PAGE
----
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Gary Audin
Gary Audin is the President of Delphi, Inc. He has more than 40 years of computer, communications and security...
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Gary Audin | February 26, 2016 |

 
   

Sharing Cybersecurity Data

Sharing Cybersecurity Data The Cybersecurity Information Sharing Act is necessary, but flawed.

The Cybersecurity Information Sharing Act is necessary, but flawed.

A little over a year ago I discussed whether or not to share cybercrime attack data in the No Jitter post, Go It Alone or Share Attack Data. Since then the Senate passed the Cybersecurity Information Sharing Act (CISA), and President Obama signed it into law in December 2015. The bill has generated considerable attention, and of course, some of it is not favorable. Critics say it really helps the federal government spy more effectively and invade our privacy. Unified communications and collaboration systems are not immune to cybercrime.

What is CISA?

CISA is a U.S. federal law that states its goal is to "improve cybersecurity in the United States through enhanced sharing of information about cybersecurity threats, and for other purposes." The Act supports and encourages sharing of Internet traffic information among the U.S. government and technology and manufacturing companies.

The bill's primary provisions make it easier for companies to share personal information, especially in cases of cybersecurity threats, with federal government. The bill does not require information sharing. CISA creates a mechanism for federal government agencies to receive threat information from private companies.

It includes provisions for preventing the act of sharing data known to be both personally identifiable and irrelevant to cyber security, an important point that stopped the bill's progress until it was added. Personal information that is not removed during the sharing procedure can still be used. The shared cyber threat data can be used to prosecute cybercrimes, but may also be used as evidence for crimes involving physical force. The continued storage of the data has some detractors concerned. The full bill document is available on Congress's website.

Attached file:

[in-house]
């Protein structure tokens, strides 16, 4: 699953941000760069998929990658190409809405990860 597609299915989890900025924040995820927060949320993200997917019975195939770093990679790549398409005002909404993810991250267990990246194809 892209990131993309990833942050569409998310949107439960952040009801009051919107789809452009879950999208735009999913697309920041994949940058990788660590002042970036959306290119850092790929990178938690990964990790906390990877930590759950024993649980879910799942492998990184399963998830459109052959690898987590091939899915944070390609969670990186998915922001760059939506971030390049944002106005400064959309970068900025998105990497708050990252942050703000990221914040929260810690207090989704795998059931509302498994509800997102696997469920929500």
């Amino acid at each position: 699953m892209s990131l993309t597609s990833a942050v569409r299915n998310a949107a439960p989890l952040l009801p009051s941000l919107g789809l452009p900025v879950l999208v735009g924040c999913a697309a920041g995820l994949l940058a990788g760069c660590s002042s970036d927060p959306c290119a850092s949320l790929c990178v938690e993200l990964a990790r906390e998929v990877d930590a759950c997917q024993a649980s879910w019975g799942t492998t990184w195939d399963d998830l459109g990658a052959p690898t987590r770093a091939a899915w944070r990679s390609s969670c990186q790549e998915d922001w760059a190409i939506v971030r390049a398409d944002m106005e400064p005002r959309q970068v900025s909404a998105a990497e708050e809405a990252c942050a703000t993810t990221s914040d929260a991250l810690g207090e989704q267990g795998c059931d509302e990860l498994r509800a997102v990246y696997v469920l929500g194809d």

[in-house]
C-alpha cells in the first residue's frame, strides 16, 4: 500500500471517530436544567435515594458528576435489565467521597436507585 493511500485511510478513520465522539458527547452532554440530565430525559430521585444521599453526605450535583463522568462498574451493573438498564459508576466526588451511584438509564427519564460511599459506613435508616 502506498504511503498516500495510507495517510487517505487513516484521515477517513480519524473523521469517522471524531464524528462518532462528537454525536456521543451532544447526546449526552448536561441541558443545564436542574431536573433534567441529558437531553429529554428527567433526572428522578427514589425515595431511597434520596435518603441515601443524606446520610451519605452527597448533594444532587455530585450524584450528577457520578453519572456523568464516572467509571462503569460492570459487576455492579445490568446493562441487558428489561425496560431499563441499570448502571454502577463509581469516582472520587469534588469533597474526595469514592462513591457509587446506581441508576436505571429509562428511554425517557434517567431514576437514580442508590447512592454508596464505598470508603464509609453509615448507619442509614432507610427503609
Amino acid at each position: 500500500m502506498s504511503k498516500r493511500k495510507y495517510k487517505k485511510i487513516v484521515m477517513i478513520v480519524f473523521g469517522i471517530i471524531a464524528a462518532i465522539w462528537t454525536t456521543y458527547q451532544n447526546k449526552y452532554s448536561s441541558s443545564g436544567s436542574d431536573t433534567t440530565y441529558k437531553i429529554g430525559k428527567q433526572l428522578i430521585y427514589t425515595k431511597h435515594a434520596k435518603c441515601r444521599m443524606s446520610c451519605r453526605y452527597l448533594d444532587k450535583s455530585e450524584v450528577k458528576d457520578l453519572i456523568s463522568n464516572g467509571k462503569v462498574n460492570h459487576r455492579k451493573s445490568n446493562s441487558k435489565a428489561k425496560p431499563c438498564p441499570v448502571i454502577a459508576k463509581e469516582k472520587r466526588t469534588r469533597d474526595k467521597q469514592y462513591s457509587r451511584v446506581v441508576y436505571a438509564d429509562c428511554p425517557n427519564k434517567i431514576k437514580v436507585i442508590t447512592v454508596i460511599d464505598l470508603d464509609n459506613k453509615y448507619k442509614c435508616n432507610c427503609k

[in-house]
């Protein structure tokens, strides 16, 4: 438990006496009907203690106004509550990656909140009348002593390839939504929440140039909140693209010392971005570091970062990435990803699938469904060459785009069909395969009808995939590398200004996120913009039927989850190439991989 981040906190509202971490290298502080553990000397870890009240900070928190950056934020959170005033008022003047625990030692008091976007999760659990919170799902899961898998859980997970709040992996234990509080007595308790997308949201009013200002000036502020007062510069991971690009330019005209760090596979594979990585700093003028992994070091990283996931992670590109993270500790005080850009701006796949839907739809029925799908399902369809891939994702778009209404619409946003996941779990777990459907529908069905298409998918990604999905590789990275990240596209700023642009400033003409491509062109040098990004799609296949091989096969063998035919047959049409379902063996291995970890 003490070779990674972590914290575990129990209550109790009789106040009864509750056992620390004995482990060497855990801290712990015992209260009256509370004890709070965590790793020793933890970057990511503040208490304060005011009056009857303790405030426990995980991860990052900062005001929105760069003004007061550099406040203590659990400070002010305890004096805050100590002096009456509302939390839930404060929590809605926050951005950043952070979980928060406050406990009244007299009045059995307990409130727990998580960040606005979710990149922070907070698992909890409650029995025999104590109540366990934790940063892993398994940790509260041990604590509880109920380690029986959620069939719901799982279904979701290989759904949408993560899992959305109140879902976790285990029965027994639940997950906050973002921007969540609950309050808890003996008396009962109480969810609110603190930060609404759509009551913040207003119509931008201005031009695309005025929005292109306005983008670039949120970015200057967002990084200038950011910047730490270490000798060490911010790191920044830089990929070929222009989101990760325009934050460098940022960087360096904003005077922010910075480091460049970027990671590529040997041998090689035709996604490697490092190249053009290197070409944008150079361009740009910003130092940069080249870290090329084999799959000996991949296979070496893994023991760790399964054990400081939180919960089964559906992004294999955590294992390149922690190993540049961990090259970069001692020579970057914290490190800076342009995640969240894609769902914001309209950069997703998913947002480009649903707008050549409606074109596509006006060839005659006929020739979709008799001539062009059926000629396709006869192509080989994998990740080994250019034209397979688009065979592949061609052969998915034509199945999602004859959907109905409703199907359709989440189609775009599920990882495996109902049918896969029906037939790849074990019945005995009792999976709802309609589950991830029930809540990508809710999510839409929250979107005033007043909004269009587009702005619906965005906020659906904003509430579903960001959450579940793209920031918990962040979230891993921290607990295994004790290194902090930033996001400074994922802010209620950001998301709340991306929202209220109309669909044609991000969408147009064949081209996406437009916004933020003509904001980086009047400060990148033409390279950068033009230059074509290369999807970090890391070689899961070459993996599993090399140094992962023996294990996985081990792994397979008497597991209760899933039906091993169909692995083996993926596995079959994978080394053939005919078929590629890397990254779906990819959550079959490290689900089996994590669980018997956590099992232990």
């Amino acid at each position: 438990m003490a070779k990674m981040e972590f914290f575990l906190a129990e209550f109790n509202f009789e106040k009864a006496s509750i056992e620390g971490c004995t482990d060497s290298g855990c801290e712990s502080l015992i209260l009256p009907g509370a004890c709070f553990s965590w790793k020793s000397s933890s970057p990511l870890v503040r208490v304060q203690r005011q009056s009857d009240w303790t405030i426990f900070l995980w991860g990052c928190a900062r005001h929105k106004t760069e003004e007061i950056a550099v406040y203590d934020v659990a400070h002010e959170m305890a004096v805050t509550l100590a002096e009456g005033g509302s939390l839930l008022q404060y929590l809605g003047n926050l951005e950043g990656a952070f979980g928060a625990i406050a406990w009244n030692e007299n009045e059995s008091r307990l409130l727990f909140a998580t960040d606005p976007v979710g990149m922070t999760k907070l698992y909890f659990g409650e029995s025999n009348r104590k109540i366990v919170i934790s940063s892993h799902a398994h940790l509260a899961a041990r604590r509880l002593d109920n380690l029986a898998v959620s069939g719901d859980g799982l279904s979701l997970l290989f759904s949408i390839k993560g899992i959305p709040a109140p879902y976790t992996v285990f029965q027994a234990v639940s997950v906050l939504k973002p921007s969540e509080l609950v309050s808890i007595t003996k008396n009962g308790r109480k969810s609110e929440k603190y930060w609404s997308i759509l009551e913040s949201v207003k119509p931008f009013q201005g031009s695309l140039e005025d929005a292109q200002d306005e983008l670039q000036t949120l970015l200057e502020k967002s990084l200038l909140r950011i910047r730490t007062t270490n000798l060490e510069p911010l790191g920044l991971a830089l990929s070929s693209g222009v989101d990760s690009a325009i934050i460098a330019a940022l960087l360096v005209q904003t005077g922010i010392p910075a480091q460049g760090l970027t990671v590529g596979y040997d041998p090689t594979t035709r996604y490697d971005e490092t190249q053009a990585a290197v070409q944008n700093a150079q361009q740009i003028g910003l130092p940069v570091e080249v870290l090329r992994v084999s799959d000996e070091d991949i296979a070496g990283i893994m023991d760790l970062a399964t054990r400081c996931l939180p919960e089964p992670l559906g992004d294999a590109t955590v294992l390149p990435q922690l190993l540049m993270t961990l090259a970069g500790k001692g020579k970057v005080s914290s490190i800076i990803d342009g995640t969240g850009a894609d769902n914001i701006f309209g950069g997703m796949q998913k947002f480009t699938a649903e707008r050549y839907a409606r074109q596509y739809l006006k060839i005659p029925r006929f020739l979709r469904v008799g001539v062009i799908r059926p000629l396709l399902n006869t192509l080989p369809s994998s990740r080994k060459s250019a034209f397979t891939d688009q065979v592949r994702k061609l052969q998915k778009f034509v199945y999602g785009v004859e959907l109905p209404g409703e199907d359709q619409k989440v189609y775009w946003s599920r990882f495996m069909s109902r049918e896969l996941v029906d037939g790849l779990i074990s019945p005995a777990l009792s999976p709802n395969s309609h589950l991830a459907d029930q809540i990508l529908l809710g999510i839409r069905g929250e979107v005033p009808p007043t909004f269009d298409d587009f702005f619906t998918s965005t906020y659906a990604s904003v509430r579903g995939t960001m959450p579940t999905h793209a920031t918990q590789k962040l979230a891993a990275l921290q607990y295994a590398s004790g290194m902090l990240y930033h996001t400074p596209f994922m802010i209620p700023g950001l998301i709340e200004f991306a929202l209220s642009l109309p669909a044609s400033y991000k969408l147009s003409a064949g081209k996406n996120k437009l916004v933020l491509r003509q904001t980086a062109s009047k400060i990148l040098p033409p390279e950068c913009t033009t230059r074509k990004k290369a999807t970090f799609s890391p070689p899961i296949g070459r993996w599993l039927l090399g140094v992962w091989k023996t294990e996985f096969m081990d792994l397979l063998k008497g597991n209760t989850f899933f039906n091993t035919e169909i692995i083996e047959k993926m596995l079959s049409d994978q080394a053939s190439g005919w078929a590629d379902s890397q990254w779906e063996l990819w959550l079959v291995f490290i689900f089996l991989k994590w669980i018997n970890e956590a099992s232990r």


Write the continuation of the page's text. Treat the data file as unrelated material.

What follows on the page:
Why CISA

There have been many major cybersecurity breaches, such as at Sony Pictures, Home Depot, Target, and the Federal Office of Personnel Management in 2015. These breaches accelerated the bill on the Senate floor, leading to final approval.

CISA is in response to the liability and privacy concerns when companies are exposed to cybercrime, for example, when to start sending data such as customer records to the government. The bill limits a company's liability in lawsuits. The Senate bill does not include provisions that require businesses and government agencies to attempt to clean records of data that could identify individuals, a particular concern of the critics. The article, "A Quick Guide to the Senate's Newly Passed Cybersecurity Bill," published in Scientific American, provides a helpful review of the bill and its sponsors and critics.

Flaws in CISA

Opponents question CISA's value, believing it will move responsibility from private business to the government. This increases the vulnerability of personal private information. It also means distributing personal private information across seven government agencies, including the NSA and local police.

The Forbes article, "Big Decision Time For Business As Cyber Security And Privacy Collide Again "is skeptical of the effectiveness of the bill's provision. It pointed out that:

  • The bill proponents cannot identify a single breach that the execution of the bill provisions would have prevented.
  • "Protections extend to companies that share information with the Department of Homeland Security -- but there's the concern that DHS could then provide data to other entities like the NSA ... which aren't always reliably committed to privacy rights under any circumstances."
  • "Companies may feel compelled to participate in the CISA sharing program because, if they don't, they can miss out on potentially valuable cyber threat information that their competitors -- who do participate -- openly exchange and benefit from. As such, there is at least some de facto coercion to participate." This is a concern voiced in "Busting the Biggest Myth of CISA -- That the Program is Voluntary" published in Wired.

Additional criticisms are presented in "The Many, Many, Many Flaws of CISA," posted at Slate.

The CISA bill is necessary, but flawed. Expect some changes as it is applied in the next few years. Probably the worst part of the bill is the language used, which is not always clear and easily enforceable. Some of the provisions may end up as court rather than government determinations.





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